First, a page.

AHA jumped at the suggestion. “This is the first time I’ve ever heard about something like this as a fundraiser,” says Terri Jones, public relations representative for the AHA of Northeast Ohio. “The auction will benefit heart research foremost, then community programs.”
AHA hopes to collect 200 estate jewelry donations for the event. Dicker & Dicker is accepting consignments through mid-November.
Opening bids for all items will be $1. The growing auction catalog is available on Dicker & Dicker’s Web site, which receives 40,000 hits a month and can be accessed at http:// www.dickeranddicker.com.
“It’s a win-win situation,” says David Dicker. “People who donate jewelry can write off the retail value on their taxes.” Those who wish to consign jewelry can contact Dicker at (216) 464-0400.
GOLD SALES UP, TRENDS IMPORTANT
U.S. gold jewelry retail sales increased for the fifth consecutive year in 1996, reaching a total of slightly more than $12 billion. This was a 5% gain over 1995 sales. Unit sales for 1996 rose 6.8% over 1995, to approximately 140 million.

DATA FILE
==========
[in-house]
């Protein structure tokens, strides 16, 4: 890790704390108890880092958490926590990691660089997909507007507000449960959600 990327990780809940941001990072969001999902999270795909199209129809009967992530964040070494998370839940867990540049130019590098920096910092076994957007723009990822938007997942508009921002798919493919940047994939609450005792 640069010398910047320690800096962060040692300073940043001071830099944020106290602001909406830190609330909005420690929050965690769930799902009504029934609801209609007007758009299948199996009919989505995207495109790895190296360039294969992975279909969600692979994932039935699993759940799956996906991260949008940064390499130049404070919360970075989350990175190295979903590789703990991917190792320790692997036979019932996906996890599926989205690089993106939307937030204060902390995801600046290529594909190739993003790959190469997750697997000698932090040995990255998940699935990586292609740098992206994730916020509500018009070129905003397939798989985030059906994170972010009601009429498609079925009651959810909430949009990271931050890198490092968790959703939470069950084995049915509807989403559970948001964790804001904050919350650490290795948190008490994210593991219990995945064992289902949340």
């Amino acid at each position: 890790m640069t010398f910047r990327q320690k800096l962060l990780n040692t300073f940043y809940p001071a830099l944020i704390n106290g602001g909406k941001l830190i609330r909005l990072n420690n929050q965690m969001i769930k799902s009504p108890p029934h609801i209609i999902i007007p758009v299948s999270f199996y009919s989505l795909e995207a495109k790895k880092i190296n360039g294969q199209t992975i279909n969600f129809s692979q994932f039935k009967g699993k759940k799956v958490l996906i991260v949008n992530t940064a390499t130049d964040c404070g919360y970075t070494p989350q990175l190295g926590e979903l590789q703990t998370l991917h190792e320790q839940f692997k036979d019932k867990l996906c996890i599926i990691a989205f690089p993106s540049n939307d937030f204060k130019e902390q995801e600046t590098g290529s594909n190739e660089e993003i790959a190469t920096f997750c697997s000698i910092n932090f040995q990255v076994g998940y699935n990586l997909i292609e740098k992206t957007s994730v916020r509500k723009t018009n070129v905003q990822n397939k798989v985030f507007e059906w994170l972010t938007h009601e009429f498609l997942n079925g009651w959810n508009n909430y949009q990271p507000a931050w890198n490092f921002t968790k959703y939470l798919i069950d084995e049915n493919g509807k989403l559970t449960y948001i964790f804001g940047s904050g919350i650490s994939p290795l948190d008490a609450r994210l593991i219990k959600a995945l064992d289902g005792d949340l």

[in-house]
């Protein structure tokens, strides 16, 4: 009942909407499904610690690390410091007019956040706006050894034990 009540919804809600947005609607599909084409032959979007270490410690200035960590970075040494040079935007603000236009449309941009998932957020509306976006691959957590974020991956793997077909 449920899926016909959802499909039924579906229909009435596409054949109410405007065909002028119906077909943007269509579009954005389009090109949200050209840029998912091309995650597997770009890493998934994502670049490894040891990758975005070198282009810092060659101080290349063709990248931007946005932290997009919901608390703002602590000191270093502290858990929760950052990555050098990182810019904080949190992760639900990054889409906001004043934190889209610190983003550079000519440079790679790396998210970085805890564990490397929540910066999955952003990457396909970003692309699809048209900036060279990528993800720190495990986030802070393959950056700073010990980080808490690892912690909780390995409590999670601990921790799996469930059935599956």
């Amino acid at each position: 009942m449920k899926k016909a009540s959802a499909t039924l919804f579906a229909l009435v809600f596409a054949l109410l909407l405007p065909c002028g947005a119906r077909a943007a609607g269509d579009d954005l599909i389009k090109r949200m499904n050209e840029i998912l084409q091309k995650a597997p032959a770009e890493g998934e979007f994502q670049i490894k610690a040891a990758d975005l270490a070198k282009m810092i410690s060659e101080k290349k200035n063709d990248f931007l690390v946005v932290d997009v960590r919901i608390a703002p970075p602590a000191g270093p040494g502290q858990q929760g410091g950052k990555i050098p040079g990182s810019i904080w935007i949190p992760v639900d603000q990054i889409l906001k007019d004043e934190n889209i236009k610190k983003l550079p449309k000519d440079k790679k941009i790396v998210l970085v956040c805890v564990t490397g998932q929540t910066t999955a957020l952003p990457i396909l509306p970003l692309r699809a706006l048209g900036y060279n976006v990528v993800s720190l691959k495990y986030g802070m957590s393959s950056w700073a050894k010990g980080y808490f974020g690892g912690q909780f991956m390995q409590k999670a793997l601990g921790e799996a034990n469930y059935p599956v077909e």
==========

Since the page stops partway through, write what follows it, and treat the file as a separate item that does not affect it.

The World Gold Council says it is imperative for retailers to stock the key trendsetting items to keep customers coming back. Here, from the most recent World Gold Council Jewelry Market Report, are some of the top trends:
• Necklaces remain the most popular classification of gold jewelry. Current new favorites include station chains with beads and stars, white and yellow gold combinations, baby rings on snake chains, messages, multiple dangling drops, meshes, all-white looks and fringe details. Neckwires still look fresh, along with patterned omega chains and lariats.
• In earrings, popular looks include the hinged hoop, often reversible; cutouts, texture, meshes and bead dangles or fringe. Buttons remain classic, nature themes and white gold continue strong and half-hoops are gaining popularity in a variety of sizes and finishes.
• Bracelets are the fastest growing category, with new interest emerging in ID bracelets. Popular are reversible styles, especially white to yellow, and the “XO” motif remains classic. New are tricolor mesh looks. Bold cuffs continue, and other necklace themes like messages and stations are expanded into bracelets, along with continued interest in floral designs and heart links.